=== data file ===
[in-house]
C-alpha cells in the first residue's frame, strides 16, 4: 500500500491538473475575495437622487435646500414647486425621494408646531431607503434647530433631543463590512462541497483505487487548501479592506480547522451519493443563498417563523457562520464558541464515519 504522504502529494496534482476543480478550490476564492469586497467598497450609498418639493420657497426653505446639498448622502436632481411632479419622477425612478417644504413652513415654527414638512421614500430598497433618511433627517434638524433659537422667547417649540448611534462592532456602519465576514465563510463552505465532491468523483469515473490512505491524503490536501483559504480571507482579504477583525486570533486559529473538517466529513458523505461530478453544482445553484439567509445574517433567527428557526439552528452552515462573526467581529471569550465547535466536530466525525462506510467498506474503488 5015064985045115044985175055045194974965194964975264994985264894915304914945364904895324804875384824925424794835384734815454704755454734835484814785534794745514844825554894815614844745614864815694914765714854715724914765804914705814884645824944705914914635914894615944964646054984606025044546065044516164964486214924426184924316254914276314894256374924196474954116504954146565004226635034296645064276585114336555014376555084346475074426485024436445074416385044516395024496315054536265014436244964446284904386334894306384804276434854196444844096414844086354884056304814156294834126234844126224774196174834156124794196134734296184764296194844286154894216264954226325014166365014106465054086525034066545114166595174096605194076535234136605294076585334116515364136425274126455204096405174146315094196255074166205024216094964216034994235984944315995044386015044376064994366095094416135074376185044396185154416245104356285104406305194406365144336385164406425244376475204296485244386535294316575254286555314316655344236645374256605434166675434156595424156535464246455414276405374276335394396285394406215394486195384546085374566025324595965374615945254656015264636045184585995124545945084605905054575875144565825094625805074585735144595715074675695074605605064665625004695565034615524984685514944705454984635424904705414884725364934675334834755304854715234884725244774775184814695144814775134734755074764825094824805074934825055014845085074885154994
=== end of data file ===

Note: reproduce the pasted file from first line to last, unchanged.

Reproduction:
[in-house]
C-alpha cells in the first residue's frame, strides 16, 4: 500500500491538473475575495437622487435646500414647486425621494408646531431607503434647530433631543463590512462541497483505487487548501479592506480547522451519493443563498417563523457562520464558541464515519 504522504502529494496534482476543480478550490476564492469586497467598497450609498418639493420657497426653505446639498448622502436632481411632479419622477425612478417644504413652513415654527414638512421614500430598497433618511433627517434638524433659537422667547417649540448611534462592532456602519465576514465563510463552505465532491468523483469515473490512505491524503490536501483559504480571507482579504477583525486570533486559529473538517466529513458523505461530478453544482445553484439567509445574517433567527428557526439552528452552515462573526467581529471569550465547535466536530466525525462506510467498506474503488 5015064985045115044985175055045194974965194964975264994985264894915304914945364904895324804875384824925424794835384734815454704755454734835484814785534794745514844825554894815614844745614864815694914765714854715724914765804914705814884645824944705914914635914894615944964646054984606025044546065044516164964486214924426184924316254914276314894256374924196474954116504954146565004226635034296645064276585114336555014376555084346475074426485024436445074416385044516395024496315054536265014436244964446284904386334894306384804276434854196444844096414844086354884056304814156294834126234844126224774196174834156124794196134734296184764296194844286154894216264954226325014166365014106465054086525034066545114166595174096605194076535234136605294076585334116515364136425274126455204096405174146315094196255074166205024216094964216034994235984944315995044386015044376064994366095094416135074376185044396185154416245104356285104406305194406365144336385164406425244376475204296485244386535294316575254286555314316655344236645374256605434166675434156595424156535464246455414276405374276335394396285394406215394486195384546085374566025324595965374615945254656015264636045184585995124545945084605905054575875144565825094625805074585735144595715074675695074605605064665625004695565034615524984685514944705454984635424904705414884725364934675334834755304854715234884725244774775184814695144814775134734755074764825094824805074934825055014845085074885154994